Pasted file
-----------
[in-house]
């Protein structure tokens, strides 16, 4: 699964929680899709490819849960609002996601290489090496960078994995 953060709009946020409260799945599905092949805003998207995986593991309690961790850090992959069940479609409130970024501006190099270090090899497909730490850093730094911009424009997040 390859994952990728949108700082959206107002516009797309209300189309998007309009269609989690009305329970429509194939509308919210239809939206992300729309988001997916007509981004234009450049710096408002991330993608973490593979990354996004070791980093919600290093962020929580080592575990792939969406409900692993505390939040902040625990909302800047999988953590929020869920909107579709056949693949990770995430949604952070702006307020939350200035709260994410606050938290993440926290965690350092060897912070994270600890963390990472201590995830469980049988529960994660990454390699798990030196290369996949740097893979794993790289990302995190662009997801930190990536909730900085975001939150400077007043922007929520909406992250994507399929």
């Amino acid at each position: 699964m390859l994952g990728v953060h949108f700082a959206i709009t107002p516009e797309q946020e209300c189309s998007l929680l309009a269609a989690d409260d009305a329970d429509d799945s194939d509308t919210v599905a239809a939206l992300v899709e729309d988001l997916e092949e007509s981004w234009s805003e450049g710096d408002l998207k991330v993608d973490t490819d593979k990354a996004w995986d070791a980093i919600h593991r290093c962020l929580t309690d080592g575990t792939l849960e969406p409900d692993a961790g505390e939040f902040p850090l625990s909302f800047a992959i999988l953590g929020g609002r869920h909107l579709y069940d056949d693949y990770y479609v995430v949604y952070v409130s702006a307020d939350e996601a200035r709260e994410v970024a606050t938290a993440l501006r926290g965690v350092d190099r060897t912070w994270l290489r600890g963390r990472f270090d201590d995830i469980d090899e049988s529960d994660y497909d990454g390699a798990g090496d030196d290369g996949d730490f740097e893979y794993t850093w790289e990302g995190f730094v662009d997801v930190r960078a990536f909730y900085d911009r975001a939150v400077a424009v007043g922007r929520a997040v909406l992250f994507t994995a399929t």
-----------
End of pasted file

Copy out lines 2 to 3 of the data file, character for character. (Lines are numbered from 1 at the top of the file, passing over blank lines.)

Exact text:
């Protein structure tokens, strides 16, 4: 699964929680899709490819849960609002996601290489090496960078994995 953060709009946020409260799945599905092949805003998207995986593991309690961790850090992959069940479609409130970024501006190099270090090899497909730490850093730094911009424009997040 390859994952990728949108700082959206107002516009797309209300189309998007309009269609989690009305329970429509194939509308919210239809939206992300729309988001997916007509981004234009450049710096408002991330993608973490593979990354996004070791980093919600290093962020929580080592575990792939969406409900692993505390939040902040625990909302800047999988953590929020869920909107579709056949693949990770995430949604952070702006307020939350200035709260994410606050938290993440926290965690350092060897912070994270600890963390990472201590995830469980049988529960994660990454390699798990030196290369996949740097893979794993790289990302995190662009997801930190990536909730900085975001939150400077007043922007929520909406992250994507399929």
């Amino acid at each position: 699964m390859l994952g990728v953060h949108f700082a959206i709009t107002p516009e797309q946020e209300c189309s998007l929680l309009a269609a989690d409260d009305a329970d429509d799945s194939d509308t919210v599905a239809a939206l992300v899709e729309d988001l997916e092949e007509s981004w234009s805003e450049g710096d408002l998207k991330v993608d973490t490819d593979k990354a996004w995986d070791a980093i919600h593991r290093c962020l929580t309690d080592g575990t792939l849960e969406p409900d692993a961790g505390e939040f902040p850090l625990s909302f800047a992959i999988l953590g929020g609002r869920h909107l579709y069940d056949d693949y990770y479609v995430v949604y952070v409130s702006a307020d939350e996601a200035r709260e994410v970024a606050t938290a993440l501006r926290g965690v350092d190099r060897t912070w994270l290489r600890g963390r990472f270090d201590d995830i469980d090899e049988s529960d994660y497909d990454g390699a798990g090496d030196d290369g996949d730490f740097e893979y794993t850093w790289e990302g995190f730094v662009d997801v930190r960078a990536f909730y900085d911009r975001a939150v400077a424009v007043g922007r929520a997040v909406l992250f994507t994995a399929t």